Update (30 September 2014):

We’ve just arXived a short paper on this:

Marie Bjerrum, Peter Johnstone, Tom Leinster and Will Sawin, Notes on commutation of limits and colimits. arXiv:1409.7860, 5 pages, 2014.

Posted at December 21, 2013 12:55 AM UTC

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### Re: Commuting Limits and Colimits over Groups

I wonder if reformulation in homotopy type theory might be revealing, e.g., as here, dependent sum is quotient and dependent product is the type of fixed points.

Posted by: David Corfield on December 21, 2013 3:03 PM | Permalink | Reply to this

### Re: Commuting Limits and Colimits over Groups

Hi Tom (and David)

I may well have misunderstood the issue, but here is what I
think is a homotopy version of the result: it looks simpler
(indeed, just a question of dependent sums and products),
but I don't know how to derive the 0-type statement from it.
(Maybe it's the general phenomenon that homotopy colimits
are better behaved than 0-colimits.)

In the following, all slices are homotopy slices, and all
pullbacks and adjoints are homotopy.  Given groupoids G and H,
and the pullback diagram

q
GxH -> H
t |     |r
v     v
G --> 1
p

the question is whether (or when)

p\lowerstar t\lowershriek = r\lowershriek q\lowerstar.

(These are functors between homotopy slices of Grpd.)
Usually the left-hand side is computed by the distributive law:
put Q := p\lowerstar GxH, and P := p\upperstar Q.  Then there
is a counit e : P -> GxH, and a pullback diagram

a
P  -->  Q
e|       |
v       |
GxH      |b
t|       |
v       v
G --->  1
p

and the distributive law says

p\lowerstar  t\lowershriek = b\lowershriek  a\lowerstar  e\upperstar.

So the question is when we have Q = H, and hence e is an
equivalence, and hence the two right-hand sides agree.
In other words, the question is when

H = p\lowerstar p\upperstar H.

The right hand side is the mapping space Map(G,H).
If G and H are finite one-elements groupoids of coprime
order, then Map(G,H)=H, and that's it.

(Please correct me -- I often get even the most elementary
things wrong.)

Cheers,
Joachim.

Posted by: Joachim Kock on December 21, 2013 7:02 PM | Permalink | Reply to this

### Re: Commuting Limits and Colimits over Groups

I think it works.

It is easier for me to understand it in old-fashioned terms. In spaces, I think you are saying this: if the product group $G\times H$ acts on $X$, then there is a general formula $(X_{hH})^{hG} \approx \coprod_{[\phi]} (X^{h\Gamma(\phi)})_{hC(\phi)}.$ The coproduct on the right is over conjugacy classes of homomorphisms $\phi\colon G\to H$. The group $G\approx \Gamma(\phi)\subseteq G\times H$ is the “graph” of $\phi$, and the group $C(\phi)\subseteq H$ is the centralizer of $\phi$. Note that $\Gamma(\phi)\times C(\phi)$ acts on $X$ in an evident way.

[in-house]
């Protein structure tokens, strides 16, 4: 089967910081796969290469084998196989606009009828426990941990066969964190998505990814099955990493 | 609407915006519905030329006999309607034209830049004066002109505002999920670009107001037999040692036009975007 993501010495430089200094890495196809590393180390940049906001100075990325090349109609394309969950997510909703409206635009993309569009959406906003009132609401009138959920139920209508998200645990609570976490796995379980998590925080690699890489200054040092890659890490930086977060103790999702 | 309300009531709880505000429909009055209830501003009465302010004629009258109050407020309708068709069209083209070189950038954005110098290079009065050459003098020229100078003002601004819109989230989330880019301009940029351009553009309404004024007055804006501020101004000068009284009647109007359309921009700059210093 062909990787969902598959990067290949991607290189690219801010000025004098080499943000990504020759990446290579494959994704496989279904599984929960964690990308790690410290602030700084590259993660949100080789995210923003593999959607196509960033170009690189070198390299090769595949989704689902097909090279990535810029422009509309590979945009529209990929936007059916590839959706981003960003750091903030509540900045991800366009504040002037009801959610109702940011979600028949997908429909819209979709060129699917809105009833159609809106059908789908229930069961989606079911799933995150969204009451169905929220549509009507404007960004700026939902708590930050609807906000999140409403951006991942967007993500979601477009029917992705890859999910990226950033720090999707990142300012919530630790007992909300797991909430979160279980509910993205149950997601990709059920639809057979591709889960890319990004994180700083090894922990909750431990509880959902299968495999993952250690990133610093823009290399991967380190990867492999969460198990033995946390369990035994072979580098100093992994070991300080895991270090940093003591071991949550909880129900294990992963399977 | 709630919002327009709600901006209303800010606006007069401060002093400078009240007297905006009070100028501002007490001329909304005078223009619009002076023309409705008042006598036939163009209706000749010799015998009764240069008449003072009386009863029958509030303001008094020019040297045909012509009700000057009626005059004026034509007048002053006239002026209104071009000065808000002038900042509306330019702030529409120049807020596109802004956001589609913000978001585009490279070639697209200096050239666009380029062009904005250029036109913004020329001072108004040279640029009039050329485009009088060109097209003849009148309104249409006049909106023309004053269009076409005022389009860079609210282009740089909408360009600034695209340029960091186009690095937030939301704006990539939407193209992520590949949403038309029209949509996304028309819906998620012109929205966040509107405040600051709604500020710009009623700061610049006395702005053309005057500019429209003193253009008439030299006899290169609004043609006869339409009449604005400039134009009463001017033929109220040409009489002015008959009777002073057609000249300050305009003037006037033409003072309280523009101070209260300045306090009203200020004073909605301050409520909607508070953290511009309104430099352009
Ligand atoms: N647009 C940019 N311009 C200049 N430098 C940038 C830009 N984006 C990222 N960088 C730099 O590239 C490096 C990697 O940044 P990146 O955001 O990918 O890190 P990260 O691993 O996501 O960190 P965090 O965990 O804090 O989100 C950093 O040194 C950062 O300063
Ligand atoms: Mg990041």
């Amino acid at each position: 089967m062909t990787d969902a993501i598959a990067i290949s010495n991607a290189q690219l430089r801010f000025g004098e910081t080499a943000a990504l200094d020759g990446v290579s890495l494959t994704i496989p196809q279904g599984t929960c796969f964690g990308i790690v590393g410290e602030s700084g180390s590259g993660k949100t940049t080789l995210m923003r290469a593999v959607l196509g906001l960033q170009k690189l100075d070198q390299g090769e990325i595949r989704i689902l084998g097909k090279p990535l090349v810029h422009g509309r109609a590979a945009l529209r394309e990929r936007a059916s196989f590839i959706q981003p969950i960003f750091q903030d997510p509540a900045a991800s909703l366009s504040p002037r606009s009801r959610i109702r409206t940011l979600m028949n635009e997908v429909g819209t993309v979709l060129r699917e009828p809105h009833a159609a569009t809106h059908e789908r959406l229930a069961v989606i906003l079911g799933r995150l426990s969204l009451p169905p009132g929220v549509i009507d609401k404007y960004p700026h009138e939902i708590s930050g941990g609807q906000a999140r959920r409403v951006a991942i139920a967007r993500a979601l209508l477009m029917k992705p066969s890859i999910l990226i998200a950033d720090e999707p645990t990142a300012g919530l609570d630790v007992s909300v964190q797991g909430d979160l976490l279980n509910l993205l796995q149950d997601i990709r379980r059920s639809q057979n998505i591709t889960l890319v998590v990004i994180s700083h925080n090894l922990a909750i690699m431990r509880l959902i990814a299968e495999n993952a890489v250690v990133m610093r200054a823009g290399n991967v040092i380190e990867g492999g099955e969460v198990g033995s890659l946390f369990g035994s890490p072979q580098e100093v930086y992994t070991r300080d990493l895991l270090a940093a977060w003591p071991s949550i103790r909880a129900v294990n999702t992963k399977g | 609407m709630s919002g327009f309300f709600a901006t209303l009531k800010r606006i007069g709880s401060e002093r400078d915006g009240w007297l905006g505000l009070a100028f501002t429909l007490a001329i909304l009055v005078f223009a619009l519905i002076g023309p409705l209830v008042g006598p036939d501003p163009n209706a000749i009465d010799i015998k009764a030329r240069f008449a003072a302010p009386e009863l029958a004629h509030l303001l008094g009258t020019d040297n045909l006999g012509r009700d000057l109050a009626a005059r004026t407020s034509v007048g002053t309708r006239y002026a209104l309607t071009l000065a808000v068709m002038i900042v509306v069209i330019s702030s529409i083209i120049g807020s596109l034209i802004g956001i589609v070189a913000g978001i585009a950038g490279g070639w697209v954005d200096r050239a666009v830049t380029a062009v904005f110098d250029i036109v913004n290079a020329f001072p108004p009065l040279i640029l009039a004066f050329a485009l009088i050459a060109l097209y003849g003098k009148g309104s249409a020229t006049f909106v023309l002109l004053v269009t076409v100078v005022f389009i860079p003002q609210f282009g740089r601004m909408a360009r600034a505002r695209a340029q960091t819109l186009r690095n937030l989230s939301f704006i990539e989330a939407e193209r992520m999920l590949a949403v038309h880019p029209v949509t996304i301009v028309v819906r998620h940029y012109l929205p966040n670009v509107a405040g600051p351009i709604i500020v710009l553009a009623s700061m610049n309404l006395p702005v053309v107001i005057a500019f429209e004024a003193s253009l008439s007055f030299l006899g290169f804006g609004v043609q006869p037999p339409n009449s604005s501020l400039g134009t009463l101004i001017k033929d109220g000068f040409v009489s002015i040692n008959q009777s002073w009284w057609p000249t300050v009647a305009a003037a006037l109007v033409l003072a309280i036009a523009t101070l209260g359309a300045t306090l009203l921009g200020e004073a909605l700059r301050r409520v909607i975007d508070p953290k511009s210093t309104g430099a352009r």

The left hand side is the space of sections of the composite of the maps $(EG\times EH) \times_{G\times H} X \to BG\times BH \to BG.$ The right-hand side is what you get if you compute sections in stages along the composite.

So I guess the claim is that if (for discrete groups $G$ and $H$) the only homomorphism $G\to H$ is the trivial one, then the right-hand side reduces to $(X^{hG})_{hH}$. Neat.

Posted by: Charles Rezk on December 22, 2013 3:55 PM | Permalink | Reply to this

### Re: Commuting Limits and Colimits over Groups

Here’s a more consise proof:

Let $X$ be a space with a $G\times H$ action, and suppose $BH\to \mathrm{Map}(BG,BH)$ (inclusion of constant maps) is a weak equivalence. There is a homtopy fiber sequence of the form $X \to Y \to BH,$ where $Y=X\times_H EH \approx X_{hH}$. The group $G$ acts compatibly on this sequence, by the given action on $X$ and the trivial action on $EH$ and $BH$. Taking homotopy fixed points gives a fiber sequence $X^{hG} \to Y^{hG} \to (BH)^{hG}\approx \mathrm{Map}(BG,BH) \xleftarrow{\sim} BH.$ Such a fiber sequence exhibits the evident action of $H$ on $X^{hG}$, with the total space identified with the homotopy quotient of this action. Thus $(X_{hH})^{hG} \approx Y^{hG} \approx (X^{hG})_{hH},$ as desired.

The result thus applies to some pairs of non-discrete groups; for instance, it holds when $G$ is finite and $BH$ is homotopy equivalent to a finite dimensional CW-complex, by Miller’s theorem. I do not recall seeing statements like this anywhere, though I would suppose it is well known to the sorts of people who know such things; i.e., people who study classifying spaces of Lie groups and p-compact groups.

Posted by: Charles Rezk on December 23, 2013 6:29 PM | Permalink | Reply to this

### Re: Commuting Limits and Colimits over Groups